Month: June 2016

Science of life: Of humans, monkeys, and birds

If I were to make a list of the traits that distinguish humanity from other species, I would start with ‘kindness’ and end with ‘cruelty’. Our ability to be harmonious has co-existed with our capacity to be a destructive force. Most of us were Frankenstein monsters in search of the doctor who had created us. Thankfully, some were concerned about the science.

A few days ago, I was introduced to the works of Dr. Yuval Harari – a historian. In his book, Sapiens – A Brief History of Humankind, he talks about how we are the “only animals that can cooperate flexibly in very large numbers”. He also opines that the human tendency to invest in fiction is what separates us from the other species.

“…as long as everybody believes in the same fiction, everybody obeys and follows the same rules, the same norms, and the same values.”

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Yours animatedly, Velvet-Fronted Nuthatches

Like many children of the 80s, I used to be an obsessive gamer. My dad brought home an Atari 2600 home console sometime in 1988. It came with two 8-bit games – ice hockey and tanks.  At once, I understood that it was going to be a spectacular end to the decade. And he knew it would be a stressful, annoying and expensive one.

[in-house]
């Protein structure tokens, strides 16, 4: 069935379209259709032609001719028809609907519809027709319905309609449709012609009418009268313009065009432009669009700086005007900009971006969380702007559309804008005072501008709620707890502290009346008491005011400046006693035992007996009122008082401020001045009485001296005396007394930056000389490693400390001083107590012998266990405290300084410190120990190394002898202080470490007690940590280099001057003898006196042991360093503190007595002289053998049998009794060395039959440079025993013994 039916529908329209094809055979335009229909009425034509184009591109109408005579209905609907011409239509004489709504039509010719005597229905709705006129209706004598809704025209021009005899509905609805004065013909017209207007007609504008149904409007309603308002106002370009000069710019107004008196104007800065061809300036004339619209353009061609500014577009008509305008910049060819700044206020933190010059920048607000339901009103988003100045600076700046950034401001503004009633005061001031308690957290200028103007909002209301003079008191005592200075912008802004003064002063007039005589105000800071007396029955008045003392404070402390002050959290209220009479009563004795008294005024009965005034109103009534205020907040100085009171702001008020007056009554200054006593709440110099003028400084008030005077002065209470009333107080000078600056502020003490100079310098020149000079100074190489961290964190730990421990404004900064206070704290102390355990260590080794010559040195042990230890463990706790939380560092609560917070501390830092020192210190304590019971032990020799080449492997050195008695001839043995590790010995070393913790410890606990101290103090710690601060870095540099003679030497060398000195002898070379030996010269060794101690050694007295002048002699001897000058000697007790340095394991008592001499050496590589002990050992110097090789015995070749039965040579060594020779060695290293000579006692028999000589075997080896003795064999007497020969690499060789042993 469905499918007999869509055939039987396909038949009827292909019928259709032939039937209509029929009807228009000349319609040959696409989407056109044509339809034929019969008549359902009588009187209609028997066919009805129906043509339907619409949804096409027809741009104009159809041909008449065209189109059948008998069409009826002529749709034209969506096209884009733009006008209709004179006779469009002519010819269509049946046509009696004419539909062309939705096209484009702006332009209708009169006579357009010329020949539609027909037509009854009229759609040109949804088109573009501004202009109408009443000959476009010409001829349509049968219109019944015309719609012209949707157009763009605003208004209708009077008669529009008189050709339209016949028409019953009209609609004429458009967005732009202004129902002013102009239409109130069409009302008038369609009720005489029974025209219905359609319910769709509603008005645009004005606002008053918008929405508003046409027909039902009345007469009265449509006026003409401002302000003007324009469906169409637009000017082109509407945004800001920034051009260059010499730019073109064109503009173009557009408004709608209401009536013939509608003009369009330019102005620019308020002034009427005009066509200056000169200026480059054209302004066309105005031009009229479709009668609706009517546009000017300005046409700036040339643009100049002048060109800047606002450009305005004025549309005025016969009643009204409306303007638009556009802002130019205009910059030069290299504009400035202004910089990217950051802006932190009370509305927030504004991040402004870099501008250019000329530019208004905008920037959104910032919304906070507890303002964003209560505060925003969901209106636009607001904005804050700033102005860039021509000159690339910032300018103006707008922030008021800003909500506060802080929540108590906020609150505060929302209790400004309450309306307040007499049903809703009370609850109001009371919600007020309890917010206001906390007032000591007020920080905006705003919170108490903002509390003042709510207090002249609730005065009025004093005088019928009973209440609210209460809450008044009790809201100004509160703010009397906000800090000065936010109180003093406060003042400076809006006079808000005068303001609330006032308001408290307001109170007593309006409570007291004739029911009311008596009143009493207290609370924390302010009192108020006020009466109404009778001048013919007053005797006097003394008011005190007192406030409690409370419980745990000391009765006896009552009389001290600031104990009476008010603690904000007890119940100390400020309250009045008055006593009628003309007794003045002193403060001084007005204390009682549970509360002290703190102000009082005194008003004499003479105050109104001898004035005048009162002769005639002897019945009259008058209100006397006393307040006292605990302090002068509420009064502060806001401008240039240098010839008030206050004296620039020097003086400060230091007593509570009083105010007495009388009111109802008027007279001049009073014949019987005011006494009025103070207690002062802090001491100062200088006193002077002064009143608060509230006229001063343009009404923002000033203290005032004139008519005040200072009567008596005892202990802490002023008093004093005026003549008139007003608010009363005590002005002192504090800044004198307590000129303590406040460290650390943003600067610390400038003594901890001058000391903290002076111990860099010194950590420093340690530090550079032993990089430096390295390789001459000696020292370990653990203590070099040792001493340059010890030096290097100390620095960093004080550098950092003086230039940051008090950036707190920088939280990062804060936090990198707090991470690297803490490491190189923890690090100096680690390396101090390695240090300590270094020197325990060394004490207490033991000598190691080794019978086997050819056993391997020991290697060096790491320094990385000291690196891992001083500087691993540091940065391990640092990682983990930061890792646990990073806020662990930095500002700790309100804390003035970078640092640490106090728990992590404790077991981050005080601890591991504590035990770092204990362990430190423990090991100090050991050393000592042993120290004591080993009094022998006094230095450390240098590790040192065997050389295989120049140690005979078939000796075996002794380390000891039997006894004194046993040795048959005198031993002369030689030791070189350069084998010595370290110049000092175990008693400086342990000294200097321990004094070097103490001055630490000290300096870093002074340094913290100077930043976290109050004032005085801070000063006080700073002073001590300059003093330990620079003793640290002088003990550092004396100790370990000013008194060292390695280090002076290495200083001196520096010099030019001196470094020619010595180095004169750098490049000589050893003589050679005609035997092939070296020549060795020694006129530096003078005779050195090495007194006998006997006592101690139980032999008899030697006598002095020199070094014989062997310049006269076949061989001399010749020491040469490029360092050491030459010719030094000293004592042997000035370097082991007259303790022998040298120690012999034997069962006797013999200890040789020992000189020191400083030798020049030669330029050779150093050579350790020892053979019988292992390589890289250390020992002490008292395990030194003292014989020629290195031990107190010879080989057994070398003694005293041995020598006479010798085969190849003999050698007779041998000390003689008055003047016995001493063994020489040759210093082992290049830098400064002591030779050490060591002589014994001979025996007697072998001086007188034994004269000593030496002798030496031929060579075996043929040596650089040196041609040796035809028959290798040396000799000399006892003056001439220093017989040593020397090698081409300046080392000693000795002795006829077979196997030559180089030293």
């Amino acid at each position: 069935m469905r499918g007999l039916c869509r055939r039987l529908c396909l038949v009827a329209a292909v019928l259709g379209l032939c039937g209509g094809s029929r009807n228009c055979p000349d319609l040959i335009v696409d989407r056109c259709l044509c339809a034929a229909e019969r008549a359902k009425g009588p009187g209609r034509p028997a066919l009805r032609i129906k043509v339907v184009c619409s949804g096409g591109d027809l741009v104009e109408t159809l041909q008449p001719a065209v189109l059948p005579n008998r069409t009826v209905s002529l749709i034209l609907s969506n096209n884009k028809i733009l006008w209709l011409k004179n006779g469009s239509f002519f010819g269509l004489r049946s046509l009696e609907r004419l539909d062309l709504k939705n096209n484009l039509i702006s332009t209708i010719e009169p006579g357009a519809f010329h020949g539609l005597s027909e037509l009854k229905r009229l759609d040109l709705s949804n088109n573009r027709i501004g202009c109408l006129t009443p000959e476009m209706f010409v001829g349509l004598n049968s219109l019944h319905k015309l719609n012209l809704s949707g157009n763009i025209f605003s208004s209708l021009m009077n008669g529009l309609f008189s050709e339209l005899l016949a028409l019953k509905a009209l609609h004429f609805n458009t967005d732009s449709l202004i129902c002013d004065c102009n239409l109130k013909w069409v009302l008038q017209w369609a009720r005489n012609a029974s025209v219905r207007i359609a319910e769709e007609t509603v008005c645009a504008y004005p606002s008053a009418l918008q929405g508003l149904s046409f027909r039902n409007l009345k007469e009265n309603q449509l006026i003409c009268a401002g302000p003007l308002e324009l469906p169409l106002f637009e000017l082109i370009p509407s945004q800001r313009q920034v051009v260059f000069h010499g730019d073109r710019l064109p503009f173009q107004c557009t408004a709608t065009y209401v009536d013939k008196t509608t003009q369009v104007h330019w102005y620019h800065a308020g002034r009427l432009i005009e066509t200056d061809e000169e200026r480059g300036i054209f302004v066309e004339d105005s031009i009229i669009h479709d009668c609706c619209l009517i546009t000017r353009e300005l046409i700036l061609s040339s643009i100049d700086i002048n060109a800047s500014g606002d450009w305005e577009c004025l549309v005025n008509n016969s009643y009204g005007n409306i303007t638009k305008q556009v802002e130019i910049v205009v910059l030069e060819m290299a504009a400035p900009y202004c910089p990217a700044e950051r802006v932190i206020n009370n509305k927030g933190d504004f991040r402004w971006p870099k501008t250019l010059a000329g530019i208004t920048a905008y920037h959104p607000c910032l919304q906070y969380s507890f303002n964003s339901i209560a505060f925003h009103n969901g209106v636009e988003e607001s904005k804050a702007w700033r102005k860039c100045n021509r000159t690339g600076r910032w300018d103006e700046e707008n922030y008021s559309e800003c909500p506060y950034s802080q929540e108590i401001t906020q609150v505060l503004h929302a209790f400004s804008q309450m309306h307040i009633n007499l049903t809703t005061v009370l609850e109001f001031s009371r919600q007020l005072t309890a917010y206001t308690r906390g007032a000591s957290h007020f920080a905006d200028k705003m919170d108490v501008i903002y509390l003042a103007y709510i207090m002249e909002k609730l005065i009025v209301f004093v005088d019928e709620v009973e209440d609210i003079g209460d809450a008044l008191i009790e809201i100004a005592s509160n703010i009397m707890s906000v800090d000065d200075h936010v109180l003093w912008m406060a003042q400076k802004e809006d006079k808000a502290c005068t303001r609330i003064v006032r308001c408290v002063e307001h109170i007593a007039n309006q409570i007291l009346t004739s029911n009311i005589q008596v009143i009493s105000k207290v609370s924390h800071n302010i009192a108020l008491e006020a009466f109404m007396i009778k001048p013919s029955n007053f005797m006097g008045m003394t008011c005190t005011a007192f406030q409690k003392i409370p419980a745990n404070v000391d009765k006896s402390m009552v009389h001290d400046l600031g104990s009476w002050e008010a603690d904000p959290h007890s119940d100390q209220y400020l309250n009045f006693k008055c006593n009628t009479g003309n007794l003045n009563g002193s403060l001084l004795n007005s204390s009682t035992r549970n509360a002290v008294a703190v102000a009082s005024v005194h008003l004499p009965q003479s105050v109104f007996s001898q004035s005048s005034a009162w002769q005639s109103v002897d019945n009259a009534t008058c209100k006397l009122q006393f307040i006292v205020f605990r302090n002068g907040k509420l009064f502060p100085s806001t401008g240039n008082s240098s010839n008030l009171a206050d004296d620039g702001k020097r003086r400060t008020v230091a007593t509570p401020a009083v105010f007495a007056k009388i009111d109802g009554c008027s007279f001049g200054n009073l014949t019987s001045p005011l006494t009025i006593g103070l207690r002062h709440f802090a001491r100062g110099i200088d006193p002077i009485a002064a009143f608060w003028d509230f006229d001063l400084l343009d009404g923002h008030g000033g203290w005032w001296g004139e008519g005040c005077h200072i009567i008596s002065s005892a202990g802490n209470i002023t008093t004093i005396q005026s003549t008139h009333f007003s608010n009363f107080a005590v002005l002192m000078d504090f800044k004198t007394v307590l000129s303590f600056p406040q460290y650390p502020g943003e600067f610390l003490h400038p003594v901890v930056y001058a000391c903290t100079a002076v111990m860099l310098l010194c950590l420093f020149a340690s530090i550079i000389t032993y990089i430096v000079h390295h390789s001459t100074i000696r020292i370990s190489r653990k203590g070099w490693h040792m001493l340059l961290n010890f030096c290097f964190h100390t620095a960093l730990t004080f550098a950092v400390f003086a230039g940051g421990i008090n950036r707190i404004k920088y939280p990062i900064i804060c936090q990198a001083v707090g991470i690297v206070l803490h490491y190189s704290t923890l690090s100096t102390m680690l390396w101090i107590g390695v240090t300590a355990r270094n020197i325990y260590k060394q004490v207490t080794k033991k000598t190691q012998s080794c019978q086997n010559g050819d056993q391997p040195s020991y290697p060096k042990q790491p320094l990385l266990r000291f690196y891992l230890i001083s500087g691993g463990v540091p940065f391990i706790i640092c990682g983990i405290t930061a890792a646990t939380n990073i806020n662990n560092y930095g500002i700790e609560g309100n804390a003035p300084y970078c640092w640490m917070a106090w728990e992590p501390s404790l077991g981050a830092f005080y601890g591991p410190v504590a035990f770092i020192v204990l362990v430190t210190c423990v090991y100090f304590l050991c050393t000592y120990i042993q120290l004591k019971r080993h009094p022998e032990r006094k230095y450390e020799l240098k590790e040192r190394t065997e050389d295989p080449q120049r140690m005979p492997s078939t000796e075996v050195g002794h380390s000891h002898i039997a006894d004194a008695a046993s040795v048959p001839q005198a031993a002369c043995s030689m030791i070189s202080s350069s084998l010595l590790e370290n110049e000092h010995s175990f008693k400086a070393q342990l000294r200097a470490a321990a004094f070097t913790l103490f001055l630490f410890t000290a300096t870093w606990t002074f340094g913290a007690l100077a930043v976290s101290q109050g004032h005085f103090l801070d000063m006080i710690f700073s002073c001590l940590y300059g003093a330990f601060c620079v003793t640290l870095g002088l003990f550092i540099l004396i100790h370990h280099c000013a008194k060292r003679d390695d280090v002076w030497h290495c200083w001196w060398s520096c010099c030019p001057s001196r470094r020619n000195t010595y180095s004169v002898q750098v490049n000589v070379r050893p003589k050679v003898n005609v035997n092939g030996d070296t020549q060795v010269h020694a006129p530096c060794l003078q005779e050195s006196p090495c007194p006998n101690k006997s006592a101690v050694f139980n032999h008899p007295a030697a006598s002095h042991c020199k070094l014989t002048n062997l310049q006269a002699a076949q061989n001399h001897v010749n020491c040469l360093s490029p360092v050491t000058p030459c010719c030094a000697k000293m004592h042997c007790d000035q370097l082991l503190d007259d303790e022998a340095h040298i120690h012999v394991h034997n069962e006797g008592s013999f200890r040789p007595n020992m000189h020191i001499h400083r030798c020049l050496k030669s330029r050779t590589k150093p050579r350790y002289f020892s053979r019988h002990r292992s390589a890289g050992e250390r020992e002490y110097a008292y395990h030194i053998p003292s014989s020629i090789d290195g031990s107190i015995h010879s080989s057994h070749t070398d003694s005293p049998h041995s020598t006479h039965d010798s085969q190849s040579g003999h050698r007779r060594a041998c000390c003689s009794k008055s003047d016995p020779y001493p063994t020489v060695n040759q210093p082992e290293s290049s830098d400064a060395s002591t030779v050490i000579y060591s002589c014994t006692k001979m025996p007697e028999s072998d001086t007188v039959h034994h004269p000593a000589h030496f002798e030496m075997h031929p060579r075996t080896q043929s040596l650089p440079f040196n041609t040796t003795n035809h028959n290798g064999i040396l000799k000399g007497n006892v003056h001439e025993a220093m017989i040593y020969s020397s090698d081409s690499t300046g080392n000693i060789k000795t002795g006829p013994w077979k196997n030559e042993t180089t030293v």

I was introduced to 16-bit games during the early Nineties. It led to a large chunk of my life being devoted to the Mario Brothers franchise. It gave my life a sense of purpose. Not that I was interested in the changing dynamics of gaming technology. I only wanted to save the princess.

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Orange is the new black: Bird photography

I love photographing birds. It feels so exhilarating that I am willing to walk out on any part of my life for it. But first, I must buy a professional camera. Then, figure out a way to make people pay me for it. It’s a pipedream that may take another decade to evolve into a purposeful plan. And even though I can wait, it probably won’t work out in my favor.

Good things don’t happen to those who contemplate. They happen to those who make the first move. And the heart often wants what the brain can’t make sense of. It wasn’t a career I had ever thought about before. Not until I spotted a Black-and-Orange Flycatcher one rainy afternoon.

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The best things in life are feathered and free

I’m not sure what freedom means to me. I may be free, technically, but there are signs that seem to indicate otherwise. I recognize them only while trying to plot an escape from drudgery. The hair follicles on my neck stand up. My throat is parched. My knees feel weak. Sweat trickles down the bridge of my nose. It’s a tense situation.